Would you like to be a member of our research panel? Join here - there's (nearly) always a great incentive offered for your views.

Pregnancy advice, miscarriage trigger warning [title edited by MNHQ]

(70 Posts)

MNHQ have commented on this thread.

alita7 Sun 09-Mar-14 11:59:52

Of course if there's something wrong it might just happen but I thought we should all share tips on what we do to help prevent it, we might have more sticky beans then you never know smile

I've been taking omega 3 fish oils and drinking grapefruit juice to help keep my progesterone levels up. I was going to the aspirin as I have clotty periods and a mmc so thought I might of had a clot cross the placenta but some sites say it can increase the chance of mc so I decided not to.

What about you?

How far along are you?

I know this isn't what you want to hear, but almost all first trimester miscarriages happen because of chromosome defects which were set at conception, so aside from not engaging in medicine ball training/overdosing on things then there's not much which can be done.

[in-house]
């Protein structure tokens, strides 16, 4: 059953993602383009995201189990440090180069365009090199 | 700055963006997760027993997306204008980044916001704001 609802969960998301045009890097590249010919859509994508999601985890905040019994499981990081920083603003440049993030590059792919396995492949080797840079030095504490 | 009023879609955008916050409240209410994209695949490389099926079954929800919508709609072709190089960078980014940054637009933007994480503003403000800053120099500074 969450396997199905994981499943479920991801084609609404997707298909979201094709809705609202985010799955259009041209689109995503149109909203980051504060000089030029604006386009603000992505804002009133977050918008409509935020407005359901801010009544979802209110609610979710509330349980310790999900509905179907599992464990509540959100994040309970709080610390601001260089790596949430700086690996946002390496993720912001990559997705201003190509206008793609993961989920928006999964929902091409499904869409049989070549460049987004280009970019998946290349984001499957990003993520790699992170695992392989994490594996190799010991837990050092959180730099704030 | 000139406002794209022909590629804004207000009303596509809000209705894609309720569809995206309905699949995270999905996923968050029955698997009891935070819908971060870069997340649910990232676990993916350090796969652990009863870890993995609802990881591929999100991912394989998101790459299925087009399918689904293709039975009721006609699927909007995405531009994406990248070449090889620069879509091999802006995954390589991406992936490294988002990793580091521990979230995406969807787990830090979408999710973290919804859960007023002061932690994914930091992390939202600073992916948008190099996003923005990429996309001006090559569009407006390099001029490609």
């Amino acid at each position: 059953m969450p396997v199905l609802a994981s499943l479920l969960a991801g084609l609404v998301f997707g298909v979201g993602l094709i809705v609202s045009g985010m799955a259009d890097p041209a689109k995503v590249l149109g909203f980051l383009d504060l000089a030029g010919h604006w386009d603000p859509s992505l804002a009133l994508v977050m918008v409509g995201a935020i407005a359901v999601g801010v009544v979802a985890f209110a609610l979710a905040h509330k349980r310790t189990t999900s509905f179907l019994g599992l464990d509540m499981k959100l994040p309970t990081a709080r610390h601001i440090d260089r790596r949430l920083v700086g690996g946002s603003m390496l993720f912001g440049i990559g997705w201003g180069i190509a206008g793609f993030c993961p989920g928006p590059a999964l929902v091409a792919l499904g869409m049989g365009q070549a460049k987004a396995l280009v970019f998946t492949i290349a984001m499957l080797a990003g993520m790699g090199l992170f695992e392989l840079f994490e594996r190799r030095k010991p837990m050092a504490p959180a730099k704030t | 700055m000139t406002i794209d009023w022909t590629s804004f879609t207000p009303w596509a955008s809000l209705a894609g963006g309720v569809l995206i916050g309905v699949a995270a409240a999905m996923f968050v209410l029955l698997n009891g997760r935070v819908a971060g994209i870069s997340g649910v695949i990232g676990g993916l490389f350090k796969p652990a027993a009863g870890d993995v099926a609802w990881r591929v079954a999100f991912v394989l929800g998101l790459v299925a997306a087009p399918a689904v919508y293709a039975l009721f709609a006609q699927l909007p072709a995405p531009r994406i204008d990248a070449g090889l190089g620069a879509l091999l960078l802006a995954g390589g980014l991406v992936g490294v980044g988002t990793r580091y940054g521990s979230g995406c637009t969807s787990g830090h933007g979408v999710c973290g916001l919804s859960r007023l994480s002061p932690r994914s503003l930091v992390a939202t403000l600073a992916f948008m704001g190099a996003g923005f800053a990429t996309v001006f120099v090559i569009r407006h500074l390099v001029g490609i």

After that, I think just be strict with yourself about not overstraining yourself as later on in PG that can bring on premature labour, keep good hygiene because infections can cause miscarriage, and follow all the advice about what to avoid/take supplements to keep the baby healthy in there.

KatAndKit Sun 09-Mar-14 12:37:55

Avoid heroin and crack. Dont smoke and don't get wasted. That's it really. There is nothing more you can do. If an embryo is not viable then it won't stick and there is nothing you can do to change that. Very few miscarriages are preventable. I had two which led me to being diagnosed with a medical condition which can be treated, but even with my treatment, a miscarriage due to chromosome defects can't be prevented. I do take low dose aspirin but that is with a doctors prescription, do not self medicate please.

At the end of the day grapefruits will give you lots of vitamin c. If you want to take any supplements except for pregnacare you should get medical advice. Dr google can do more harm than good sometimes